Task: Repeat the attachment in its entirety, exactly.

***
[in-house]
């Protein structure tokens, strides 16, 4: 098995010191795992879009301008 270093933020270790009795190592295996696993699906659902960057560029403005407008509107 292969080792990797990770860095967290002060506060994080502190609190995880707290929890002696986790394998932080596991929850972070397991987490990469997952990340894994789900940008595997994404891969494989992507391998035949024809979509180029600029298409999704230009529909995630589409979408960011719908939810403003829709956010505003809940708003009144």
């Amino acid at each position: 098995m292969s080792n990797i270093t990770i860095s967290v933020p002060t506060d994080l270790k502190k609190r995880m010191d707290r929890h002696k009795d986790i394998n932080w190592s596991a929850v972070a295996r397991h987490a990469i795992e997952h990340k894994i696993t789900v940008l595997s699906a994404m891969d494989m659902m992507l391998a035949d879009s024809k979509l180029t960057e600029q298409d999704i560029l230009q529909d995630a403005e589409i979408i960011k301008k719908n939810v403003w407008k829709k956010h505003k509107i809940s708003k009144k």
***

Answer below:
[in-house]
């Protein structure tokens, strides 16, 4: 098995010191795992879009301008 270093933020270790009795190592295996696993699906659902960057560029403005407008509107 292969080792990797990770860095967290002060506060994080502190609190995880707290929890002696986790394998932080596991929850972070397991987490990469997952990340894994789900940008595997994404891969494989992507391998035949024809979509180029600029298409999704230009529909995630589409979408960011719908939810403003829709956010505003809940708003009144």
């Amino acid at each position: 098995m292969s080792n990797i270093t990770i860095s967290v933020p002060t506060d994080l270790k502190k609190r995880m010191d707290r929890h002696k009795d986790i394998n932080w190592s596991a929850v972070a295996r397991h987490a990469i795992e997952h990340k894994i696993t789900v940008l595997s699906a994404m891969d494989m659902m992507l391998a035949d879009s024809k979509l180029t960057e600029q298409d999704i560029l230009q529909d995630a403005e589409i979408i960011k301008k719908n939810v403003w407008k829709k956010h505003k509107i809940s708003k009144k």